Breed Characteristics



The Dorper is a smart, intelligent sheep that is easy to work. It is generally easy to handle, free moving and usually not aggressive. Dorpers definitely have their own unique personalities.


Able to adapt to the environment, either hot or cold climate. Does well under harsh, extensive conditions, as in more intensive operations.

Grazing Habits:

Dorpers are non-selective grazers. They browse in a similar manner to a goat and have the ability to graze at a higher level than traditional sheep. They are productive in areas where other breeds could not survive.

Non-Seasonal Breeding:

Will breed at any time of year with the ability to produce lambs three times in two years.

Fertility and Mothering:

Excellent mothers who produce good quantities of milk. They are very fertile, generally a primipara (first ‘lamber’) will have one lamb, but twins and triplets are common in older, experienced ewes. Ewe lambs can be bred at 8-10 months of age.

Growth Rates:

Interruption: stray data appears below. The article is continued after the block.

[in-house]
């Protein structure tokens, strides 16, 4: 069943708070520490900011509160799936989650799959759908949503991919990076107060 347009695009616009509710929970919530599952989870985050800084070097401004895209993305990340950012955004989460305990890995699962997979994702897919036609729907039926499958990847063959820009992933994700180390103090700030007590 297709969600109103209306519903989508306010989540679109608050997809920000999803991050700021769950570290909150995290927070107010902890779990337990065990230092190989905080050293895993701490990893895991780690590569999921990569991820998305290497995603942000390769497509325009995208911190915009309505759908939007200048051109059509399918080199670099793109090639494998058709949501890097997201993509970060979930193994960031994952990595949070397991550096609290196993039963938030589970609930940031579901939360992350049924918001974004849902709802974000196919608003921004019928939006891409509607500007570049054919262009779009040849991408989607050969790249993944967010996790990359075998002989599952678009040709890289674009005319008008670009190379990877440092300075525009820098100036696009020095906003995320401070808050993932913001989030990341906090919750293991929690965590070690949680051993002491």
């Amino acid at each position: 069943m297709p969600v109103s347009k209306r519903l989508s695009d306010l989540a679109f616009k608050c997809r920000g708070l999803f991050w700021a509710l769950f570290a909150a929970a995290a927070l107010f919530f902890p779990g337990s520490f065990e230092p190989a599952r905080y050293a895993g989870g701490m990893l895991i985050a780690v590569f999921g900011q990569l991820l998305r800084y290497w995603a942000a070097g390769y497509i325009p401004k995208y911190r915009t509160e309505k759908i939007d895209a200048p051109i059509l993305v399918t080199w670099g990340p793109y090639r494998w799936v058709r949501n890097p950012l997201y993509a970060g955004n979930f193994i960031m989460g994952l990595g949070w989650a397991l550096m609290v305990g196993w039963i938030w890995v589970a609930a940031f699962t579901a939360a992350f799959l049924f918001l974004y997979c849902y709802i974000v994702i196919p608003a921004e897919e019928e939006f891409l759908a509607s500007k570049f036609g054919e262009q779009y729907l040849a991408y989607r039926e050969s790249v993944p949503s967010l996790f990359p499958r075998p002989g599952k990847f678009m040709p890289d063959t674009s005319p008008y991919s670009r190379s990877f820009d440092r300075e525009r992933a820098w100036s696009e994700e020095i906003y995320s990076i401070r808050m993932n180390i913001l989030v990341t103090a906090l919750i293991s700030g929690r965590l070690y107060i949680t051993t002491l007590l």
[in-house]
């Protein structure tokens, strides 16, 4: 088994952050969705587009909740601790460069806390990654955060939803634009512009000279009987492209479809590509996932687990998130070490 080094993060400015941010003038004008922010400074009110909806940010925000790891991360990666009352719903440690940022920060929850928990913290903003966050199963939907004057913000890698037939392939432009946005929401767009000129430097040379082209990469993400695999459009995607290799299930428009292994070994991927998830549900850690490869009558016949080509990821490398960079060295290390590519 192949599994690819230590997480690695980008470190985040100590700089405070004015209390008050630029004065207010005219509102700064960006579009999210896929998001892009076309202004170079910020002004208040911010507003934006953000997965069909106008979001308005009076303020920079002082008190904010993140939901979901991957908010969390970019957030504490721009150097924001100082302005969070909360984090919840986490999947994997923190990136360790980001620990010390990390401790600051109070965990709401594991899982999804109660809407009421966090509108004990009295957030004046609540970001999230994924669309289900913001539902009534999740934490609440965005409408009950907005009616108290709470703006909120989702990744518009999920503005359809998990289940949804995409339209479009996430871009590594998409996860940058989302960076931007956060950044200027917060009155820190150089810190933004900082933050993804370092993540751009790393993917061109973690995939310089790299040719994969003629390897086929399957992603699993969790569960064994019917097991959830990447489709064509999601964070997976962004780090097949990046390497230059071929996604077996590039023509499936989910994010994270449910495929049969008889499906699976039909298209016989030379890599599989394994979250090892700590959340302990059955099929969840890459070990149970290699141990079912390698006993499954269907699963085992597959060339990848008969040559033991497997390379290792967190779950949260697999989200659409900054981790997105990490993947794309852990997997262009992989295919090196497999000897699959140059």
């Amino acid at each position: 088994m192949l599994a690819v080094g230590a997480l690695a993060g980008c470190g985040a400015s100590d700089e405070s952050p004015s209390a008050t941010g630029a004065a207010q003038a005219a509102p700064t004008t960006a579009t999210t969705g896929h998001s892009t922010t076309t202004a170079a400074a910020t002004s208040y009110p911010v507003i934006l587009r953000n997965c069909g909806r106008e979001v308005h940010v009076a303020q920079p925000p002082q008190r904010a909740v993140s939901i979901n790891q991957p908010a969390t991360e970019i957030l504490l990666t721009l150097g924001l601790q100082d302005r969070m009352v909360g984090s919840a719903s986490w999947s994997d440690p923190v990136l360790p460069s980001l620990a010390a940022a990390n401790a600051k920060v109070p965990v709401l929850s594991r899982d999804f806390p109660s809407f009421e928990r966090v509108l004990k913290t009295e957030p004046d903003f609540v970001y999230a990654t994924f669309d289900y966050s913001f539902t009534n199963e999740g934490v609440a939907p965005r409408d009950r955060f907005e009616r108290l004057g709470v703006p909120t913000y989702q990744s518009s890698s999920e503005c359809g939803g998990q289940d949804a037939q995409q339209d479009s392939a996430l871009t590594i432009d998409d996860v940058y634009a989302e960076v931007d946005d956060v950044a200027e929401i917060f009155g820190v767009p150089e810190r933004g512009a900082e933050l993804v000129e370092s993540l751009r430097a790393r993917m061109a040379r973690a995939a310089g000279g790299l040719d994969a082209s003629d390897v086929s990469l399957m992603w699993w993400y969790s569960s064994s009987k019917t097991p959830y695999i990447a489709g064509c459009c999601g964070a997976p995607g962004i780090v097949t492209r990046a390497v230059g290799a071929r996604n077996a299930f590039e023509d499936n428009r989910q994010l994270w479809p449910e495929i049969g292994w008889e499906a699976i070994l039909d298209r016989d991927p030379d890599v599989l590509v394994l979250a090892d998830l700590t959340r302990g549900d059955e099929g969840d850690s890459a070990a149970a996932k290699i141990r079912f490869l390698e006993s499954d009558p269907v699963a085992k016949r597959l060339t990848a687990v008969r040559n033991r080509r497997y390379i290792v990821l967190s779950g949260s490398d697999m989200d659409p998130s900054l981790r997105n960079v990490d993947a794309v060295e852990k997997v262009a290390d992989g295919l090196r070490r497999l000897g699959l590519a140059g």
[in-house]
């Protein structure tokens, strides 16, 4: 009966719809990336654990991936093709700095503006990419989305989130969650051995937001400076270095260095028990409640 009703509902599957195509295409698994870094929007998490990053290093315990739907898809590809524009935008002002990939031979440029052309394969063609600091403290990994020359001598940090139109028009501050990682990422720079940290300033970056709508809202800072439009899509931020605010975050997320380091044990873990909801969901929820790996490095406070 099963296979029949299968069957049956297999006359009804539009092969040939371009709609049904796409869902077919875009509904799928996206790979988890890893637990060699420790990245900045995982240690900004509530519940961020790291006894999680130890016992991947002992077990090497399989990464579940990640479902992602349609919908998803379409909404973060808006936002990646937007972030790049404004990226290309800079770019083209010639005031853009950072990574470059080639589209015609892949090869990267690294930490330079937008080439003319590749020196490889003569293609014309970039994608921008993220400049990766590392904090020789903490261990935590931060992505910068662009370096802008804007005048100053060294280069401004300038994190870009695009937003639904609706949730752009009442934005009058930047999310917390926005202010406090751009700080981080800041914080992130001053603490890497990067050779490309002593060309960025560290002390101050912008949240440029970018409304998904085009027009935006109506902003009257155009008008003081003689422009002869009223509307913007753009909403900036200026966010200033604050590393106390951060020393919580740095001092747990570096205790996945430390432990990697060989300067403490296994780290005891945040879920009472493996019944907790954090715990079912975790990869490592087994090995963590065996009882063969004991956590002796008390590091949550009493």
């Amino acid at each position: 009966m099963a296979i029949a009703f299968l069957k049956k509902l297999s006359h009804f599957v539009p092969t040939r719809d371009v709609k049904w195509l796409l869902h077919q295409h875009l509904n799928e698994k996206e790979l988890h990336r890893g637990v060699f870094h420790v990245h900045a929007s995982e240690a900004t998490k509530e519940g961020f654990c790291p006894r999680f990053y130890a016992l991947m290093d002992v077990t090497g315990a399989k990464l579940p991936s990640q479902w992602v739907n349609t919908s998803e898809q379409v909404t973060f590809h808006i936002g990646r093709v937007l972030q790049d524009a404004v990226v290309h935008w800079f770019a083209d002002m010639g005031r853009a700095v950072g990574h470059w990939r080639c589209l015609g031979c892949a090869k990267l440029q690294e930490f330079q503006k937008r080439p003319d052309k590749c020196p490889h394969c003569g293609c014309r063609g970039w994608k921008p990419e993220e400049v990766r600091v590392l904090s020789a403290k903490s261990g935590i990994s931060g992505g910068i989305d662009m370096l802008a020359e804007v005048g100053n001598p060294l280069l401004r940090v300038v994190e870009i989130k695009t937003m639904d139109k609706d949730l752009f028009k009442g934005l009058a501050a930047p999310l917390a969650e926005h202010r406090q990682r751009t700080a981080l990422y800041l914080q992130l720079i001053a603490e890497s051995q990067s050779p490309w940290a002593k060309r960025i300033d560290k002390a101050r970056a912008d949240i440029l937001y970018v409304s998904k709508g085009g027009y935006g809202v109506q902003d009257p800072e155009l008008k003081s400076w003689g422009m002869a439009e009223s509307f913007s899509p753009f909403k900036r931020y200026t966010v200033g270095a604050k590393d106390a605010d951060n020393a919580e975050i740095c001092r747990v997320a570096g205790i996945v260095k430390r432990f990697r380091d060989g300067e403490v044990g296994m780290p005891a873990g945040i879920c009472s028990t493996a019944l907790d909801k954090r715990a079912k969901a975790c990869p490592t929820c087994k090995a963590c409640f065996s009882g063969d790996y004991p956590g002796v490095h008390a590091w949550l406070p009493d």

The growth rate in this breed is exceptional. Lambs are vigorous and have high survivability. Under good conditions lambs are able to reach 80 lb live weight in 3.5 to 4 months. The lambs are excellent feed converters; they put all their energy into meat production. Mature rams average 240-275 lbs. Mature ewes reach 155-200 lbs.


Well put-together carcasses with good fat distribution.

Early Maturity:

Dorpers mature early sexually, some ram lambs can begin to work at four to five months, and ewes can begin cycling at 5 months of age. Normal breeding age for ewes is eight to 10 months.


Parasite Tolerance:

The Dorper is not resistant to parasites, but appears to have a higher tolerance to internal parasites than most other breeds. This allows for less drenching and also makes the Dorper a good proposition for organic farming.

Cross breeding:

This breed crosses well with commercial sheep of other breeds. In Texas, Dorpers are often crossed with Rambouillet or Katahdin.